Machu Picchu: Peru

Machu Picchu: Peru   Facebook share

Machu Picchu (in hispanicized spelling, Spanish pronunciation:) or Machu Pikchu (Quechua machu old, old person, pikchu peak; mountain or prominence with a broad base which ends in sharp peaks, "old peak", pronunciation ) is a 15th-century Inca site located 2,430 metres (7,970 ft) above sea level. It is located in the Cusco Region, Urubamba Province, Machupicchu District in Peru.[4] It is situated on a mountain ridge above the Sacred Valley which is 80 kilometres (50 mi) northwest of Cuzco and through which the Urubamba River flows. Most archaeologists believe that Machu Picchu was built as an estate for the Inca emperor Pachacuti (1438–1472). Often mistakenly referred to as the "Lost City of the Incas", it is the most familiar icon of Inca civilization.

The Incas built the estate around 1450, but abandoned it a century later at the time of the Spanish Conquest. Although known locally, it was not known to the Spanish during the colonial period and remained unknown to the outside world before being brought to international attention in 1911 by the American historian Hiram Bingham. Since then, Machu Picchu has become the largest tourist attraction in South America.[citation needed] Most of the outlying buildings have been reconstructed in order to give tourists a better idea of what the structures originally looked like. By 1976, thirty percent of Machu Picchu had been restored. The restoration work continues to this day.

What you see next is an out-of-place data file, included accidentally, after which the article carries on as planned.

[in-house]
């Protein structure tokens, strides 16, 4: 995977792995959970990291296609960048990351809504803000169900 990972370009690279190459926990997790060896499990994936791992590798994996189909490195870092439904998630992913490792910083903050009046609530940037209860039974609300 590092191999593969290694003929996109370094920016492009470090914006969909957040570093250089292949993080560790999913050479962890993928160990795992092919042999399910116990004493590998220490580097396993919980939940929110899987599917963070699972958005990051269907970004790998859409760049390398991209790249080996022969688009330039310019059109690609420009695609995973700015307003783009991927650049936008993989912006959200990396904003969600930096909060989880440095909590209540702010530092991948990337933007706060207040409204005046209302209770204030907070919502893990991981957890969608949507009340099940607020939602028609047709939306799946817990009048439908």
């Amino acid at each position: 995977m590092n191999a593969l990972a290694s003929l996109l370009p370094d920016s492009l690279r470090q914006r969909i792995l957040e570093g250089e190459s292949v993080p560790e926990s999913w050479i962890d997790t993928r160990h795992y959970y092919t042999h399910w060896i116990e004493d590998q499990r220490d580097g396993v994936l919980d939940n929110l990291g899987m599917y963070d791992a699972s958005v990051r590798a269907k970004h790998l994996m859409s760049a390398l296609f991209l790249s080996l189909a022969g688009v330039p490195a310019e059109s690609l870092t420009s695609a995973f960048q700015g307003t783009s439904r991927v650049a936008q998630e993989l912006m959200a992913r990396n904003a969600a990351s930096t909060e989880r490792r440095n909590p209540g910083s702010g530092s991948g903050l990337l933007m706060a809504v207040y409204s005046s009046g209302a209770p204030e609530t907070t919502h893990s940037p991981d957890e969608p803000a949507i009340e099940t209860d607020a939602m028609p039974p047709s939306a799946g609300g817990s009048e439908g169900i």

Machu Picchu was declared a Peruvian Historical Sanctuary in 1981 and a UNESCO World Heritage Site in 1983. In 2007, Machu Picchu was voted one of the New Seven Wonders of the World in a worldwide Internet poll.

Machu Picchu was built in the classical Inca style, with polished dry-stone walls. Its three primary structures are the Inti Watana, the Temple of the Sun, and the Room of the Three Windows. These are located in what is known by archaeologists as the Sacred District of Machu Picchu.[citation needed]

Machu Picchu is vulnerable to threats. While natural phenomena like earthquakes and weather systems can play havoc with access, the site also suffers from the pressures of too many tourists. In addition, preservation of the area's cultural and archaeological heritage is an ongoing concern.



More Suggestion :
roman-colosseum.jpg

Roman Colosseum: Rome, Italy

The Colosseum or Coliseum, also known as the Flavian Amphitheatre; Italian: Anfiteatro Flavio, i...

Rameshwaram.jpg

Rameshwar Jyotirlinga Tamil Nadu

 Ramanathaswamy Temple is a Hindu temple dedicated to god Shiva located on Rameswaram islan...

westminster-abbey.jpg

Westminster Abbey, London, England

 Westminster Abbey, formally titled the Collegiate Church of St Peter at Westminster, is a ...

taj.jpg

Taj Mahal: Agra, India

The Taj Mahal is a white marble mausoleum located on the southern bank of Yamuna River in the In...

Humayuns_Tomb_2.jpg

Humayun's Tomb, Delhi, India

 Humayun's tomb is the tomb of the Mughal Emperor Humayun in Delhi, India. The tomb was com...


Loading comments....

Login


Or sign in using your email address.
 *  *
Login   Register
Join Today

Google+

Or sign up using your email address.
 *  *  *    *
Create Account   Login
Join and get rewarded
Like & Share our facebook page & Register here and win chance of winning exciting prizes.
Click here to go to Facebook Page Close